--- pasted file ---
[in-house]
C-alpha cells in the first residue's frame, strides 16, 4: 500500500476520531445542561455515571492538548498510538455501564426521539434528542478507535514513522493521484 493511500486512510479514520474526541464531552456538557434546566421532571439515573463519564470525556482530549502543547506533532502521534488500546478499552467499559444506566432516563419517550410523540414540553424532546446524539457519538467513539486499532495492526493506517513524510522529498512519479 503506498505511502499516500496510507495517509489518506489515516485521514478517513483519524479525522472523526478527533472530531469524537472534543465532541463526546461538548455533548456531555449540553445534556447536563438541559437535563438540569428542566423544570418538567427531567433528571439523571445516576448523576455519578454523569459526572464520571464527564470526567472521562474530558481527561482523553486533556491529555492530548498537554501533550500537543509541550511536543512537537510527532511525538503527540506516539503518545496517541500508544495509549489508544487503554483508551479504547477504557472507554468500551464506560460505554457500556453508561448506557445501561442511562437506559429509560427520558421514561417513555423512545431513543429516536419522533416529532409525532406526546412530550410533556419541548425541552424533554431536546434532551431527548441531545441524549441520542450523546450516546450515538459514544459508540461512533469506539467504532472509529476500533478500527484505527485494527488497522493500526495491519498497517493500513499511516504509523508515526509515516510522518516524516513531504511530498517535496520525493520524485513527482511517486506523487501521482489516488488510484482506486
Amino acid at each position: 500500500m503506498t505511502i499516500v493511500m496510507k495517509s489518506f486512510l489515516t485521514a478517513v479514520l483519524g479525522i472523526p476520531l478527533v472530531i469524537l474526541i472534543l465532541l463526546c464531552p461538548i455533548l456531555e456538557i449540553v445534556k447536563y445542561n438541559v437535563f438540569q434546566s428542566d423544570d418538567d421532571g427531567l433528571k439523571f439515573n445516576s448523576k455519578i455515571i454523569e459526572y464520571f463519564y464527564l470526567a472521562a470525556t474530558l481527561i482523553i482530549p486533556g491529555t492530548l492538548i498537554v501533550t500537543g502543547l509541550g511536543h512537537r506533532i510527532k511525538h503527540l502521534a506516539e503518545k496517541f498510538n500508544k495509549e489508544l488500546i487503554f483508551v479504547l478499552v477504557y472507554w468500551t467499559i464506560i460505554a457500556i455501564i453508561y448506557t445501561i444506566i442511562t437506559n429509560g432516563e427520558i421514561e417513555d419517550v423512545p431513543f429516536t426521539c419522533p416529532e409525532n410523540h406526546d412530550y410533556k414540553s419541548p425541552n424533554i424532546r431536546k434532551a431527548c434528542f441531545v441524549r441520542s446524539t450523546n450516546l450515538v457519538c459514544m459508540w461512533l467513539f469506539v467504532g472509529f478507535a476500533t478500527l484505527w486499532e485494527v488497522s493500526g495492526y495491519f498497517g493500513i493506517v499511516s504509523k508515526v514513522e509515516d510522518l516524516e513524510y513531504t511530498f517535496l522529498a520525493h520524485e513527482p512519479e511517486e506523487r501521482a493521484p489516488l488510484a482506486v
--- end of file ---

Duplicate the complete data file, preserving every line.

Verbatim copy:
[in-house]
C-alpha cells in the first residue's frame, strides 16, 4: 500500500476520531445542561455515571492538548498510538455501564426521539434528542478507535514513522493521484 493511500486512510479514520474526541464531552456538557434546566421532571439515573463519564470525556482530549502543547506533532502521534488500546478499552467499559444506566432516563419517550410523540414540553424532546446524539457519538467513539486499532495492526493506517513524510522529498512519479 503506498505511502499516500496510507495517509489518506489515516485521514478517513483519524479525522472523526478527533472530531469524537472534543465532541463526546461538548455533548456531555449540553445534556447536563438541559437535563438540569428542566423544570418538567427531567433528571439523571445516576448523576455519578454523569459526572464520571464527564470526567472521562474530558481527561482523553486533556491529555492530548498537554501533550500537543509541550511536543512537537510527532511525538503527540506516539503518545496517541500508544495509549489508544487503554483508551479504547477504557472507554468500551464506560460505554457500556453508561448506557445501561442511562437506559429509560427520558421514561417513555423512545431513543429516536419522533416529532409525532406526546412530550410533556419541548425541552424533554431536546434532551431527548441531545441524549441520542450523546450516546450515538459514544459508540461512533469506539467504532472509529476500533478500527484505527485494527488497522493500526495491519498497517493500513499511516504509523508515526509515516510522518516524516513531504511530498517535496520525493520524485513527482511517486506523487501521482489516488488510484482506486
Amino acid at each position: 500500500m503506498t505511502i499516500v493511500m496510507k495517509s489518506f486512510l489515516t485521514a478517513v479514520l483519524g479525522i472523526p476520531l478527533v472530531i469524537l474526541i472534543l465532541l463526546c464531552p461538548i455533548l456531555e456538557i449540553v445534556k447536563y445542561n438541559v437535563f438540569q434546566s428542566d423544570d418538567d421532571g427531567l433528571k439523571f439515573n445516576s448523576k455519578i455515571i454523569e459526572y464520571f463519564y464527564l470526567a472521562a470525556t474530558l481527561i482523553i482530549p486533556g491529555t492530548l492538548i498537554v501533550t500537543g502543547l509541550g511536543h512537537r506533532i510527532k511525538h503527540l502521534a506516539e503518545k496517541f498510538n500508544k495509549e489508544l488500546i487503554f483508551v479504547l478499552v477504557y472507554w468500551t467499559i464506560i460505554a457500556i455501564i453508561y448506557t445501561i444506566i442511562t437506559n429509560g432516563e427520558i421514561e417513555d419517550v423512545p431513543f429516536t426521539c419522533p416529532e409525532n410523540h406526546d412530550y410533556k414540553s419541548p425541552n424533554i424532546r431536546k434532551a431527548c434528542f441531545v441524549r441520542s446524539t450523546n450516546l450515538v457519538c459514544m459508540w461512533l467513539f469506539v467504532g472509529f478507535a476500533t478500527l484505527w486499532e485494527v488497522s493500526g495492526y495491519f498497517g493500513i493506517v499511516s504509523k508515526v514513522e509515516d510522518l516524516e513524510y513531504t511530498f517535496l522529498a520525493h520524485e513527482p512519479e511517486e506523487r501521482a493521484p489516488l488510484a482506486v